Ada Lovelace : the making of a computer scientist / Christopher Hollings, Ursula Martin & Adrian Rice
- Machine generated contents note: 1.Ada Lovelace and the advancement of science -- 2.A mathematical childhood -- 3.Early influences -- 4.Charles Babbage and the thinking machine -- 5.Learning mathematics with Professor De Morgan -- 6.Becoming a mathematician -- 7.The Analytical Engine -- 8.Mathematical puzzles and speculations -- 9.The final years.
- Ada, Countess of Lovelace (1815-1852), daughter of romantic poet Lord Byron and his highly educated wife, Anne Isabella, is sometimes called the world's first computer programmer and has become an icon for women in technology. But how did a young woman in the nineteenth century, without access to formal school or university education, acquire the knowledge and expertise to become a pioneer of computer science? Although an unusual pursuit for women at the time, Ada Lovelace studied science and mathematics from a young age. This book uses previously unpublished archival material to explore her precocious childhood, from her ideas for a steam-powered flying horse to penetrating questions about the science of rainbows. A remarkable correspondence course with the eminent mathematician Augustus De Morgan shows her developing into a gifted, perceptive and knowledgeable mathematician. Active in Victorian London's social and scientific elite alongside Mary Somerville, Michael Faraday and Charles Dickens, Ada Lovelace became fascinated by the computing machines devised by Charles Babbage. The table of mathematical formulae sometimes called the `first programme' occurs in her paper about his most ambitious invention, his unbuilt `Analytical Engine'.0Ada Lovelace died at just thirty-six, but her paper still strikes a chord to this day, with clear explanations of the principles of computing, and broader ideas on computer music and artificial intelligence now realised in modern digital computers. Featuring images of the `first programme' and Lovelace's correspondence, alongside mathematical models, and contemporary illustrations, this book shows how Ada Lovelace, with astonishing prescience, explored key mathematical questions to understand the principles behind modern computing.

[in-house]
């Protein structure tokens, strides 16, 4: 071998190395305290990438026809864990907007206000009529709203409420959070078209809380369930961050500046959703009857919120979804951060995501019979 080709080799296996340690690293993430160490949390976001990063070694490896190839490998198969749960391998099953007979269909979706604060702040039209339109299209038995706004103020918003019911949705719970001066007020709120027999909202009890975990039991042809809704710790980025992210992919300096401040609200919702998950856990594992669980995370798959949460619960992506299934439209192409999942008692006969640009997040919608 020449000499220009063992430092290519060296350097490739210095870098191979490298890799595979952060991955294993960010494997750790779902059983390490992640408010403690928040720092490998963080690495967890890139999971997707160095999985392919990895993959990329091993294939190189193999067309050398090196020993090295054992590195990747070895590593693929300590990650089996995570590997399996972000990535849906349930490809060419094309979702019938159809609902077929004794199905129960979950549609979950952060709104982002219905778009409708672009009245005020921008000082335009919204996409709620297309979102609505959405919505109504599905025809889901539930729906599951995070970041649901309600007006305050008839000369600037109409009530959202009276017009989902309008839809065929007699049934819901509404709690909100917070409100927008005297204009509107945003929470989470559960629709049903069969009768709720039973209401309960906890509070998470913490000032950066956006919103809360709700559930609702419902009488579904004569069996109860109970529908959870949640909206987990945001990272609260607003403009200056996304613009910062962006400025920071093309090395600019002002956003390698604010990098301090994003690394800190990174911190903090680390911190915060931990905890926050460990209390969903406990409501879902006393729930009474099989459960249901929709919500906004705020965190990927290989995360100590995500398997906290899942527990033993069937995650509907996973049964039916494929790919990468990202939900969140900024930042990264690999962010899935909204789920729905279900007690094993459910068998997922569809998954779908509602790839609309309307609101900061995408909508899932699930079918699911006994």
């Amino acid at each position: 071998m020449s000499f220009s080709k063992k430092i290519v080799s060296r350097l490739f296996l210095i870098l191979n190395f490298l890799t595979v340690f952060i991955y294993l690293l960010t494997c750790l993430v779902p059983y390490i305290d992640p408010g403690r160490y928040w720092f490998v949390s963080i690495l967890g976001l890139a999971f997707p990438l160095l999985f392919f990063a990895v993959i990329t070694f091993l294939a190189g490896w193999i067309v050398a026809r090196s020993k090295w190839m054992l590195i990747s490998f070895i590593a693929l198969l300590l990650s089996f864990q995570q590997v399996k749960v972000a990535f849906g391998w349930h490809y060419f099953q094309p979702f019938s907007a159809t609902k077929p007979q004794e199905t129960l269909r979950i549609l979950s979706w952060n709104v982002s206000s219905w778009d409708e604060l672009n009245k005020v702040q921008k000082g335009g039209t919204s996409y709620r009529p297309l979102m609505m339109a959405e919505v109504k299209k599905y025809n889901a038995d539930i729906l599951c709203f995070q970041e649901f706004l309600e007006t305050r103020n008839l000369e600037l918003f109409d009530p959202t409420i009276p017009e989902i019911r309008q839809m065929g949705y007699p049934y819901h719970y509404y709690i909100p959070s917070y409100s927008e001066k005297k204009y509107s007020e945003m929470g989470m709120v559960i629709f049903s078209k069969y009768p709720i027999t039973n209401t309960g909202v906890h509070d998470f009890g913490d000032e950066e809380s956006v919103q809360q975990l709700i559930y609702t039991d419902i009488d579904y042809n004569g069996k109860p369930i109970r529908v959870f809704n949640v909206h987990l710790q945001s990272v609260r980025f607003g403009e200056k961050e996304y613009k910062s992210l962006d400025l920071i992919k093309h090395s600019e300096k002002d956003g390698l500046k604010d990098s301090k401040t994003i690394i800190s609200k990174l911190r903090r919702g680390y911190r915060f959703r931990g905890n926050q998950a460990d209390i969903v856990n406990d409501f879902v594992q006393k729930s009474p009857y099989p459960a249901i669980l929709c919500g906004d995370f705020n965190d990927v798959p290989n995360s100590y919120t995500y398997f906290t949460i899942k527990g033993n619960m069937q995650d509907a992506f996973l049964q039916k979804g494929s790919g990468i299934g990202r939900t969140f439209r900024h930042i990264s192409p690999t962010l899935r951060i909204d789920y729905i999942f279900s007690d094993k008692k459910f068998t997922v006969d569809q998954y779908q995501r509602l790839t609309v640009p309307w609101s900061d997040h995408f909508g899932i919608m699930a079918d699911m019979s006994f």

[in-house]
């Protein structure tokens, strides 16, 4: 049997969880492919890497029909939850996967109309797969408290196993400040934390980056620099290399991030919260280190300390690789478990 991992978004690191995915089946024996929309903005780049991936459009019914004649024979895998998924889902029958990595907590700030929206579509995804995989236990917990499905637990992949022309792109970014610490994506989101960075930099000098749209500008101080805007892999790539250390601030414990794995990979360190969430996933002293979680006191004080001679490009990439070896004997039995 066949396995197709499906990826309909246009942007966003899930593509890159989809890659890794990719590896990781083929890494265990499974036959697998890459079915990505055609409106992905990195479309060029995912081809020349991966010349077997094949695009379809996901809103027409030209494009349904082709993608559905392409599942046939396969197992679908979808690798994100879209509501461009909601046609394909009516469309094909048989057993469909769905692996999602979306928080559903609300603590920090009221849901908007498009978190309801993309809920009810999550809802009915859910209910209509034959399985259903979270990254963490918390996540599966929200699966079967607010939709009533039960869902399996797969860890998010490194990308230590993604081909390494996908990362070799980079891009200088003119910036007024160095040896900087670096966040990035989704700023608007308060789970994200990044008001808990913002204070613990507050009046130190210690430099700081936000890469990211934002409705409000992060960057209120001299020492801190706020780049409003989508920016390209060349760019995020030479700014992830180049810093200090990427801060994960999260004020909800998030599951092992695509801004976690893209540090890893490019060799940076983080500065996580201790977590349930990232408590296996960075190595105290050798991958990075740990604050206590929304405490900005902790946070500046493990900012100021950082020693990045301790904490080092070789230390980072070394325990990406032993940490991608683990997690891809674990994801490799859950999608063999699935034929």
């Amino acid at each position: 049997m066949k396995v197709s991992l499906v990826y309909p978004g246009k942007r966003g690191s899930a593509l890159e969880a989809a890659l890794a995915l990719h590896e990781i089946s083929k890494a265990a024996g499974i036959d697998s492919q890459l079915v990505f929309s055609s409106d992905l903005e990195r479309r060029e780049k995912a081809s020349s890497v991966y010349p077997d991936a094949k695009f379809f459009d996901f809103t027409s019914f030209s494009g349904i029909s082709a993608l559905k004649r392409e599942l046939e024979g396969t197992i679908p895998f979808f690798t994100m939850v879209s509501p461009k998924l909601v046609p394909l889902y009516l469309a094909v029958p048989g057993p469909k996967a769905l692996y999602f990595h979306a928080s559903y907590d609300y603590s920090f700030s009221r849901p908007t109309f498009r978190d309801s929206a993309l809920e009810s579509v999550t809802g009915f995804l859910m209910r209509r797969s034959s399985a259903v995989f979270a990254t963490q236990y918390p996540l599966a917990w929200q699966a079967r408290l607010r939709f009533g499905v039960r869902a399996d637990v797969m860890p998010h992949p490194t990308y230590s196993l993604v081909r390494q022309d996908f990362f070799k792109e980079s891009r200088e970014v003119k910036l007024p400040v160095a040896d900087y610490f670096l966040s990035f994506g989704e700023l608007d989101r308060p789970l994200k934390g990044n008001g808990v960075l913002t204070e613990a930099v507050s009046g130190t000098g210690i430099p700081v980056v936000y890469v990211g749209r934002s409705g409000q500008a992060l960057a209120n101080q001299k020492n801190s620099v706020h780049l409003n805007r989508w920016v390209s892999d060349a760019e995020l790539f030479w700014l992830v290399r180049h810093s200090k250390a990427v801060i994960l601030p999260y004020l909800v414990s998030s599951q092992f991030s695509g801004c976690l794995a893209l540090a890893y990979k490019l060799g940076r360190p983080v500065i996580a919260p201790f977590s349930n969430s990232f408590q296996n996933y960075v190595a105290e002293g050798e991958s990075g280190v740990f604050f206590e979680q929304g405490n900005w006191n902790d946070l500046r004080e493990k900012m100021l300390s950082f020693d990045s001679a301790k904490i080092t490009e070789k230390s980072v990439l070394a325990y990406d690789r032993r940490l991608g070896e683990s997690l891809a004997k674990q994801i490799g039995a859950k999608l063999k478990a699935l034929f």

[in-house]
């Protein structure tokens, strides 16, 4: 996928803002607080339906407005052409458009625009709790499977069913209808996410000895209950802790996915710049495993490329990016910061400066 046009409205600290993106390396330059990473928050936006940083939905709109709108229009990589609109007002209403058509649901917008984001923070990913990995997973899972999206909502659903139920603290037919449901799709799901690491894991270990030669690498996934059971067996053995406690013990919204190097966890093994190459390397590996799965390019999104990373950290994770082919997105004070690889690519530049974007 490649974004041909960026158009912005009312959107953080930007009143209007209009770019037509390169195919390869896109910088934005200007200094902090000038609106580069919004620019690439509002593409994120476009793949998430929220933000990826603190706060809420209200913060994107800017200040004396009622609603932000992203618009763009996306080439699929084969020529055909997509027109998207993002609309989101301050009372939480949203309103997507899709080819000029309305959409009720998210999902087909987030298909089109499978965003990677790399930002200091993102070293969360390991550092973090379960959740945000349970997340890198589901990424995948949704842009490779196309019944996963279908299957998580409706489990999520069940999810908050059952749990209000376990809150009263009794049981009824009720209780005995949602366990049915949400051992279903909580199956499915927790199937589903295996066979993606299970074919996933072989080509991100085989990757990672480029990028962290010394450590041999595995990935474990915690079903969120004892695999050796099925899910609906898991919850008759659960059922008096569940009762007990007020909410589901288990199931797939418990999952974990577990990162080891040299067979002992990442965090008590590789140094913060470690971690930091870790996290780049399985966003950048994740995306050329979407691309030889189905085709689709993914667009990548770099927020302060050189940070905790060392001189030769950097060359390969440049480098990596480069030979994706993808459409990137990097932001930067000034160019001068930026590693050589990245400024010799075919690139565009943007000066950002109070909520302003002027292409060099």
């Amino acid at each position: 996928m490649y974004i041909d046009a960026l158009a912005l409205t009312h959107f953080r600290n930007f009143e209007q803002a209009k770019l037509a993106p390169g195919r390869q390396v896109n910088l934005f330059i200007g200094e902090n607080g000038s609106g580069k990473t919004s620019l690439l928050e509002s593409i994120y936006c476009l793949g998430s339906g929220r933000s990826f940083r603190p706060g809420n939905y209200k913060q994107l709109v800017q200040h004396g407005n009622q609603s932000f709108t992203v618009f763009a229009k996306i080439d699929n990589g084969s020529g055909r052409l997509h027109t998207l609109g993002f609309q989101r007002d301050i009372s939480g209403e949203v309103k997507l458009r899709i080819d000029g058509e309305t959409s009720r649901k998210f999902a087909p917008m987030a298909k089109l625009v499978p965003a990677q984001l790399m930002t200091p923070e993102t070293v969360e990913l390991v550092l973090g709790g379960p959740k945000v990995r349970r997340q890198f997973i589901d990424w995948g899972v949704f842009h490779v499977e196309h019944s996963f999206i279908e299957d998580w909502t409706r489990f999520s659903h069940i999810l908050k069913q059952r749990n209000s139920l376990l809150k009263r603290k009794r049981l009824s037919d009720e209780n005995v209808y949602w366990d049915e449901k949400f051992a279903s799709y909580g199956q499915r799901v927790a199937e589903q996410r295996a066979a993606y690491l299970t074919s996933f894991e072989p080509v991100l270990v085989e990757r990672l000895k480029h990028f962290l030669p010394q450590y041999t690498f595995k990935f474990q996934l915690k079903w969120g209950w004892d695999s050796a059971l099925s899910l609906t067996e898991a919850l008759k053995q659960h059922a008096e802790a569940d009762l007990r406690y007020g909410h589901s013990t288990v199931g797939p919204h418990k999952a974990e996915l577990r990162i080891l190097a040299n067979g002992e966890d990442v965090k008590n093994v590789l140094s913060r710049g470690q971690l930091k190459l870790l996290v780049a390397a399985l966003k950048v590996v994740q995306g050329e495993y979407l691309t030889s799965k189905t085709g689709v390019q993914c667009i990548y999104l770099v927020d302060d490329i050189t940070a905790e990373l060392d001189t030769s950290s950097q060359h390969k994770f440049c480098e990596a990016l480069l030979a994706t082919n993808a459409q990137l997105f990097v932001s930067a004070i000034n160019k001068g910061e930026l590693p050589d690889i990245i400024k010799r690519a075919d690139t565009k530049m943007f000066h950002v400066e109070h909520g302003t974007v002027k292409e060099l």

- 9781851244881 hardcover
- Bibliography Note:
- Includes bibliographical references (pages 109) and index.
View MARC record | catkey: 24041573